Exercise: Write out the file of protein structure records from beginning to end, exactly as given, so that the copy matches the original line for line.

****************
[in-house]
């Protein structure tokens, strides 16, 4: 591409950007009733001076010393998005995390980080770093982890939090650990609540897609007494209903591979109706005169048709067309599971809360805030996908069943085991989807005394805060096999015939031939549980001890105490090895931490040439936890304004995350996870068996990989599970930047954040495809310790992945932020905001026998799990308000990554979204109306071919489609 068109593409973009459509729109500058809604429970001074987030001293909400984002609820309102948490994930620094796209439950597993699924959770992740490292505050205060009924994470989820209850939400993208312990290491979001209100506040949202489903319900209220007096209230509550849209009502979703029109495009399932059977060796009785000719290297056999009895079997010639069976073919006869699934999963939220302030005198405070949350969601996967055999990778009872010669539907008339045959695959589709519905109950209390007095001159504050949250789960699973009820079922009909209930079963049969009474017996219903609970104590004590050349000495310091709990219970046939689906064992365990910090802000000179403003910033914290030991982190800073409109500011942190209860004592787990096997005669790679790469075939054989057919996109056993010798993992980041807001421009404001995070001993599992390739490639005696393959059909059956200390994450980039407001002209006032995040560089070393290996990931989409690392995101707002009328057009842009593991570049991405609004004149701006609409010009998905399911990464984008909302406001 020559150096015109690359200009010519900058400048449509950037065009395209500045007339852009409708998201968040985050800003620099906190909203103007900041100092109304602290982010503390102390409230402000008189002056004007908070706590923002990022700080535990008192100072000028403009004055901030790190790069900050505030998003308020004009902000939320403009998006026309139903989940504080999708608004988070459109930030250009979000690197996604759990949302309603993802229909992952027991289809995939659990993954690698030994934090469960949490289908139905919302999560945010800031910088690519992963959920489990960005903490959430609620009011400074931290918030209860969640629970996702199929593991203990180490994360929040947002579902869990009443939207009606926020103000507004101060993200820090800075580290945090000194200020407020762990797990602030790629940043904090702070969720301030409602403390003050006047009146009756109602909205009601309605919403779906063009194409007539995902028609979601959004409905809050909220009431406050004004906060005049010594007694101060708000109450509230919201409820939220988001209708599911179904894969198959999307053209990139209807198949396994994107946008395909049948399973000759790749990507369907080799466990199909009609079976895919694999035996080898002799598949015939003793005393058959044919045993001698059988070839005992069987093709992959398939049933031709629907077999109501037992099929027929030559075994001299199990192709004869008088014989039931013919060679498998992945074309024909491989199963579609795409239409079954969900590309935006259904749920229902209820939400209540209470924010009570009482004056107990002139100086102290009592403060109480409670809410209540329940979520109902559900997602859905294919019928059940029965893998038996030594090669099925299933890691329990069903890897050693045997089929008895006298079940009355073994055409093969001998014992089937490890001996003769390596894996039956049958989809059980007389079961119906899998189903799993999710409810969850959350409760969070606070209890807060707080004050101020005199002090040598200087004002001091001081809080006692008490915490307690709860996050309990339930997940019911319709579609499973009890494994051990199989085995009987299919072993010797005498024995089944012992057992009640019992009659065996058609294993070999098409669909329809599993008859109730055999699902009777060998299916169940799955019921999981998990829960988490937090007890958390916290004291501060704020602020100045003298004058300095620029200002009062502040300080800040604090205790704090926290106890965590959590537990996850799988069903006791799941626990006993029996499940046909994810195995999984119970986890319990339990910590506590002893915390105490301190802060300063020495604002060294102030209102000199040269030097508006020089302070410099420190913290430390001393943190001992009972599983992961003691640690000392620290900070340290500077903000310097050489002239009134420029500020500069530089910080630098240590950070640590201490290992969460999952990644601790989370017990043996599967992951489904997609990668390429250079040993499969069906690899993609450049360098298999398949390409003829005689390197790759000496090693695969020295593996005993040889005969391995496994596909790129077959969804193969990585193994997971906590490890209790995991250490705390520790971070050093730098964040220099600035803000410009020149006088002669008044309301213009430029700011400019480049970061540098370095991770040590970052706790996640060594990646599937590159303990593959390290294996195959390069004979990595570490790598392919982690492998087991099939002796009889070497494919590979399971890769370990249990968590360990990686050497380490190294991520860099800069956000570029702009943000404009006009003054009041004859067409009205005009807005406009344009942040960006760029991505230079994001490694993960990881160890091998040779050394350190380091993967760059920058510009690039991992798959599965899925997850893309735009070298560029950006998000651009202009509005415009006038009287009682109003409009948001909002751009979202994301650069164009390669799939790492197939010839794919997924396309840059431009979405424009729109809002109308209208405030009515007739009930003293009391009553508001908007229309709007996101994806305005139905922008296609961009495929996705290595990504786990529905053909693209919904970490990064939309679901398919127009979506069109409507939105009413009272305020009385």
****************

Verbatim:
[in-house]
């Protein structure tokens, strides 16, 4: 591409950007009733001076010393998005995390980080770093982890939090650990609540897609007494209903591979109706005169048709067309599971809360805030996908069943085991989807005394805060096999015939031939549980001890105490090895931490040439936890304004995350996870068996990989599970930047954040495809310790992945932020905001026998799990308000990554979204109306071919489609 068109593409973009459509729109500058809604429970001074987030001293909400984002609820309102948490994930620094796209439950597993699924959770992740490292505050205060009924994470989820209850939400993208312990290491979001209100506040949202489903319900209220007096209230509550849209009502979703029109495009399932059977060796009785000719290297056999009895079997010639069976073919006869699934999963939220302030005198405070949350969601996967055999990778009872010669539907008339045959695959589709519905109950209390007095001159504050949250789960699973009820079922009909209930079963049969009474017996219903609970104590004590050349000495310091709990219970046939689906064992365990910090802000000179403003910033914290030991982190800073409109500011942190209860004592787990096997005669790679790469075939054989057919996109056993010798993992980041807001421009404001995070001993599992390739490639005696393959059909059956200390994450980039407001002209006032995040560089070393290996990931989409690392995101707002009328057009842009593991570049991405609004004149701006609409010009998905399911990464984008909302406001 020559150096015109690359200009010519900058400048449509950037065009395209500045007339852009409708998201968040985050800003620099906190909203103007900041100092109304602290982010503390102390409230402000008189002056004007908070706590923002990022700080535990008192100072000028403009004055901030790190790069900050505030998003308020004009902000939320403009998006026309139903989940504080999708608004988070459109930030250009979000690197996604759990949302309603993802229909992952027991289809995939659990993954690698030994934090469960949490289908139905919302999560945010800031910088690519992963959920489990960005903490959430609620009011400074931290918030209860969640629970996702199929593991203990180490994360929040947002579902869990009443939207009606926020103000507004101060993200820090800075580290945090000194200020407020762990797990602030790629940043904090702070969720301030409602403390003050006047009146009756109602909205009601309605919403779906063009194409007539995902028609979601959004409905809050909220009431406050004004906060005049010594007694101060708000109450509230919201409820939220988001209708599911179904894969198959999307053209990139209807198949396994994107946008395909049948399973000759790749990507369907080799466990199909009609079976895919694999035996080898002799598949015939003793005393058959044919045993001698059988070839005992069987093709992959398939049933031709629907077999109501037992099929027929030559075994001299199990192709004869008088014989039931013919060679498998992945074309024909491989199963579609795409239409079954969900590309935006259904749920229902209820939400209540209470924010009570009482004056107990002139100086102290009592403060109480409670809410209540329940979520109902559900997602859905294919019928059940029965893998038996030594090669099925299933890691329990069903890897050693045997089929008895006298079940009355073994055409093969001998014992089937490890001996003769390596894996039956049958989809059980007389079961119906899998189903799993999710409810969850959350409760969070606070209890807060707080004050101020005199002090040598200087004002001091001081809080006692008490915490307690709860996050309990339930997940019911319709579609499973009890494994051990199989085995009987299919072993010797005498024995089944012992057992009640019992009659065996058609294993070999098409669909329809599993008859109730055999699902009777060998299916169940799955019921999981998990829960988490937090007890958390916290004291501060704020602020100045003298004058300095620029200002009062502040300080800040604090205790704090926290106890965590959590537990996850799988069903006791799941626990006993029996499940046909994810195995999984119970986890319990339990910590506590002893915390105490301190802060300063020495604002060294102030209102000199040269030097508006020089302070410099420190913290430390001393943190001992009972599983992961003691640690000392620290900070340290500077903000310097050489002239009134420029500020500069530089910080630098240590950070640590201490290992969460999952990644601790989370017990043996599967992951489904997609990668390429250079040993499969069906690899993609450049360098298999398949390409003829005689390197790759000496090693695969020295593996005993040889005969391995496994596909790129077959969804193969990585193994997971906590490890209790995991250490705390520790971070050093730098964040220099600035803000410009020149006088002669008044309301213009430029700011400019480049970061540098370095991770040590970052706790996640060594990646599937590159303990593959390290294996195959390069004979990595570490790598392919982690492998087991099939002796009889070497494919590979399971890769370990249990968590360990990686050497380490190294991520860099800069956000570029702009943000404009006009003054009041004859067409009205005009807005406009344009942040960006760029991505230079994001490694993960990881160890091998040779050394350190380091993967760059920058510009690039991992798959599965899925997850893309735009070298560029950006998000651009202009509005415009006038009287009682109003409009948001909002751009979202994301650069164009390669799939790492197939010839794919997924396309840059431009979405424009729109809002109308209208405030009515007739009930003293009391009553508001908007229309709007996101994806305005139905922008296609961009495929996705290595990504786990529905053909693209919904970490990064939309679901398919127009979506069109409507939105009413009272305020009385």